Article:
This paper answers that problem for sets (ordered by inclusion) and makes use of the sets' internal structure. Their idea is to build a forest encoding all the set by using a total ordering of the elements within the sets. So if you're working with sets of the natural numbers, you have a tree containing all the sets that have a 1 in them, a three with all the sets that have 2 (but not 1), etc. The trees corresponding the minimal elements of your ordering will probably be much more populated than their peers, unfortunately, so this could pose some performance problems.
I ran into a similar problem building a structure for anagram (and word subset/superset) search. If you convert each word to a 'signature' by sorting the letters, then a trie doesn't work as nicely any more--- the 'A' branch has tons of words and the 'W' branch has just a few. I should have just used a hash table since prefix searching on signatures isn't particularly meaningful.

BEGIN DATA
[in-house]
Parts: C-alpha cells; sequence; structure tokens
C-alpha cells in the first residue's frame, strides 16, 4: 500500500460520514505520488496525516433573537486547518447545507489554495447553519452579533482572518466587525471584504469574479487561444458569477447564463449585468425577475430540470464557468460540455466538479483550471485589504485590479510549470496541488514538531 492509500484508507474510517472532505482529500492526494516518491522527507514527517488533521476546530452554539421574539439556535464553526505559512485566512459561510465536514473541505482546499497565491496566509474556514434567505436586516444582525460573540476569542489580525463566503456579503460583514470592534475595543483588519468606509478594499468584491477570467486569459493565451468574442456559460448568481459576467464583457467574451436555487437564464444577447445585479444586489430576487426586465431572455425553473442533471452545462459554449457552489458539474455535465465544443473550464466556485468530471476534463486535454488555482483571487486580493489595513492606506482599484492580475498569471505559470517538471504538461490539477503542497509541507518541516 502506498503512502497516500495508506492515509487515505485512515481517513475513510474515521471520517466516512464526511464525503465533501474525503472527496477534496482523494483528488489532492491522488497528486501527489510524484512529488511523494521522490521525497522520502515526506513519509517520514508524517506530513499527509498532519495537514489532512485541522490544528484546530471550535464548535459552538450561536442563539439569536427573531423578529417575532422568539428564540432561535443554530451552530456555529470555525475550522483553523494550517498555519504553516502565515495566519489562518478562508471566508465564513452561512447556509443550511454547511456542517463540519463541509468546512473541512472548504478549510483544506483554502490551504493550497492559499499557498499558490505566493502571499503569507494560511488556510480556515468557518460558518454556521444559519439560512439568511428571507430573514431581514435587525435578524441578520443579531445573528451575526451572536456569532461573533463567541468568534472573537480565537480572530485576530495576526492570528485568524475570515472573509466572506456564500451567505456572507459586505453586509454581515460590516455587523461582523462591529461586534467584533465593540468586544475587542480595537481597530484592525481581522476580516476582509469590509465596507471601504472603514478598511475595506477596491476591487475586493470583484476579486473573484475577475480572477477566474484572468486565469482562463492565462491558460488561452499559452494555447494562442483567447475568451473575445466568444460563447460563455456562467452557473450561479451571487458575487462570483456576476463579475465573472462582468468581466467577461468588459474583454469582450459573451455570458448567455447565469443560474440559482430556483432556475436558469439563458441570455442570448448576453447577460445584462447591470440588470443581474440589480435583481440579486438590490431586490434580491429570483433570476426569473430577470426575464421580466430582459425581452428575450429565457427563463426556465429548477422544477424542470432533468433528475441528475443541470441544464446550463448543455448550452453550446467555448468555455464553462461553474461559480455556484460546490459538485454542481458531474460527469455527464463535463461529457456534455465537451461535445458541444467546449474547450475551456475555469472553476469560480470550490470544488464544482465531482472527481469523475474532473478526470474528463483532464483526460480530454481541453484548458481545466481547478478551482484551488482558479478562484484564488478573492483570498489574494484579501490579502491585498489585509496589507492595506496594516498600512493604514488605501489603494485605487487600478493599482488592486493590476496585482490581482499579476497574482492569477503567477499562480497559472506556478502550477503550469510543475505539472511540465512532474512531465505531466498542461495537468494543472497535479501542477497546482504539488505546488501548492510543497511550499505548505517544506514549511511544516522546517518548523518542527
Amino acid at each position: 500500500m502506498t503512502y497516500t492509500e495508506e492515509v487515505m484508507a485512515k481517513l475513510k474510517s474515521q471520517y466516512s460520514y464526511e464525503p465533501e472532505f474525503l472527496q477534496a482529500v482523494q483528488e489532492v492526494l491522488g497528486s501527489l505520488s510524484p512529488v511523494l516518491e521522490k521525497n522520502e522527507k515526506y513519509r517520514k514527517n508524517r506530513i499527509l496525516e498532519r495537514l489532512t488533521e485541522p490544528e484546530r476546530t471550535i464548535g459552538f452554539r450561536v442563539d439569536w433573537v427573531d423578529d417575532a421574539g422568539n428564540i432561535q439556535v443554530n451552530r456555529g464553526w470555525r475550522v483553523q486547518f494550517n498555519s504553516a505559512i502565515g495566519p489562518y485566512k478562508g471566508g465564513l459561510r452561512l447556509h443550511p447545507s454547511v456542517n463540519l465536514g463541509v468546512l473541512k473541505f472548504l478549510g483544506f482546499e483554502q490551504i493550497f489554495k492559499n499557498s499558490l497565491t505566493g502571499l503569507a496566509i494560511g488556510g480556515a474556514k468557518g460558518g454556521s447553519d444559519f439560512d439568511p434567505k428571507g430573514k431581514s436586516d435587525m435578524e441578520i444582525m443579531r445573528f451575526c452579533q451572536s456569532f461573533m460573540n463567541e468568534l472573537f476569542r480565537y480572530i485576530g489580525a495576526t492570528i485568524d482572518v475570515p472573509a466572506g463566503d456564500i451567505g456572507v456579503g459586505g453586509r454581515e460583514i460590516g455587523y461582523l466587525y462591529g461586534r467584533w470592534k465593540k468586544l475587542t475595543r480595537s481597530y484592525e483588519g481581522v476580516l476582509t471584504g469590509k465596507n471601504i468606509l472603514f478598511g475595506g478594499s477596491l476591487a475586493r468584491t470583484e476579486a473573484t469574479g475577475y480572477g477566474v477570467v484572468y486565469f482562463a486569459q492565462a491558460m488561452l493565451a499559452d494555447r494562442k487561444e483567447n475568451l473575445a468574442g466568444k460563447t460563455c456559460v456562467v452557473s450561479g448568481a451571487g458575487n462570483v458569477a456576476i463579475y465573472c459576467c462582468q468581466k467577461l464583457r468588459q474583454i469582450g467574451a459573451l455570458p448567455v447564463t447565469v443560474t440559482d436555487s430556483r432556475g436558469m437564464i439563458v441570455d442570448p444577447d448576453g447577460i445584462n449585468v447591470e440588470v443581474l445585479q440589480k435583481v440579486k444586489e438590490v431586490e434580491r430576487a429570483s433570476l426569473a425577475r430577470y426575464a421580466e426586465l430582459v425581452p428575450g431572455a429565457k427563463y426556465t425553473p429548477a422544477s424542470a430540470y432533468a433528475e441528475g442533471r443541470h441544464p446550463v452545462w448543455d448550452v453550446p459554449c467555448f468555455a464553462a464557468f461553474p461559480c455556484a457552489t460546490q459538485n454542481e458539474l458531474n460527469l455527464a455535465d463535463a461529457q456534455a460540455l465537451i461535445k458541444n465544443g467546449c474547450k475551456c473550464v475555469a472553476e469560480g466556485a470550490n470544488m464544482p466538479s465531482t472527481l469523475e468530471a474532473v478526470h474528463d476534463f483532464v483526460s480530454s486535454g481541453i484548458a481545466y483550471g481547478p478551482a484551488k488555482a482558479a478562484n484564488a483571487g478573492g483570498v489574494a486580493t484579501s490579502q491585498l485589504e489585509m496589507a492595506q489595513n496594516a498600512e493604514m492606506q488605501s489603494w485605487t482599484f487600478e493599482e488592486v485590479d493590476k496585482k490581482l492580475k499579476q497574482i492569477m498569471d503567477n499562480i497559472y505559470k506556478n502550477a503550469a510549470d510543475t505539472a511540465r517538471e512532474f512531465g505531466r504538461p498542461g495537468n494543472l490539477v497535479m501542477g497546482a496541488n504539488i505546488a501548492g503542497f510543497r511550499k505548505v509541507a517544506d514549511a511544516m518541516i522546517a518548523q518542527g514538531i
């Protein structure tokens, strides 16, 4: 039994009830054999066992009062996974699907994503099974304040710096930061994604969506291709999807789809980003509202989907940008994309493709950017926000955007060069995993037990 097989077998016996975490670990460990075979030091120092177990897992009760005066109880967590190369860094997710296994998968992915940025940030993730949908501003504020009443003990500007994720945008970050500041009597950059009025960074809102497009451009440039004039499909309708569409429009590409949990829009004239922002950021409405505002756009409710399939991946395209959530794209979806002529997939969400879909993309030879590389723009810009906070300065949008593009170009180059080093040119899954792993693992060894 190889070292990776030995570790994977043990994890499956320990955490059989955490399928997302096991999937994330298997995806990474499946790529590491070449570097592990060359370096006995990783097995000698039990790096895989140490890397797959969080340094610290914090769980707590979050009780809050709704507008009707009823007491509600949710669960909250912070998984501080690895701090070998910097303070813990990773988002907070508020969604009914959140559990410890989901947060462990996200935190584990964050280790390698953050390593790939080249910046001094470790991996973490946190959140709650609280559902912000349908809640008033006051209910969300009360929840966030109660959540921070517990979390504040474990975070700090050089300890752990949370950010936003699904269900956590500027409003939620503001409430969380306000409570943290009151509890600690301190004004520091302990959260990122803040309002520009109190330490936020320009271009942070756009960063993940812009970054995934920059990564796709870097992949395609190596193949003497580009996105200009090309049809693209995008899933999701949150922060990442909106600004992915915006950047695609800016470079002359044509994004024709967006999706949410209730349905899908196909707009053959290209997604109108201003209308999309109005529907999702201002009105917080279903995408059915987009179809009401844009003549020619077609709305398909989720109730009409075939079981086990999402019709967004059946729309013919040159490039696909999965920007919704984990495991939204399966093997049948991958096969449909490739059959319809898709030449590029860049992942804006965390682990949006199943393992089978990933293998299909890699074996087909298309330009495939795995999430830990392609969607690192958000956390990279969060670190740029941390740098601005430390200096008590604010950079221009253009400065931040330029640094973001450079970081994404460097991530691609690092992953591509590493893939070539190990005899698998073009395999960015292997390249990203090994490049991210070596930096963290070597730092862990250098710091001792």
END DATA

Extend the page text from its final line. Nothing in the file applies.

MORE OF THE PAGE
However, this algorithm could still be very useful in a lot of problem domains where the typical set is a small fraction of the total number of elements. The Klee implementation uses it to cache known satisfiability problem instances, where each set contains just a few of the enormous universe of possible clauses. (Which is how I got here.)
For further followup: the references in http://cstheory.stackexchange.com/questions/8503/what-persistent-data-structure-for-a-set-of-partially-ordered-elements. The Daskalakis et al paper referenced there uses a representation that decomposes P into chains but from a quick skimming of the paper I'm not 100% sure how to build such decompositions.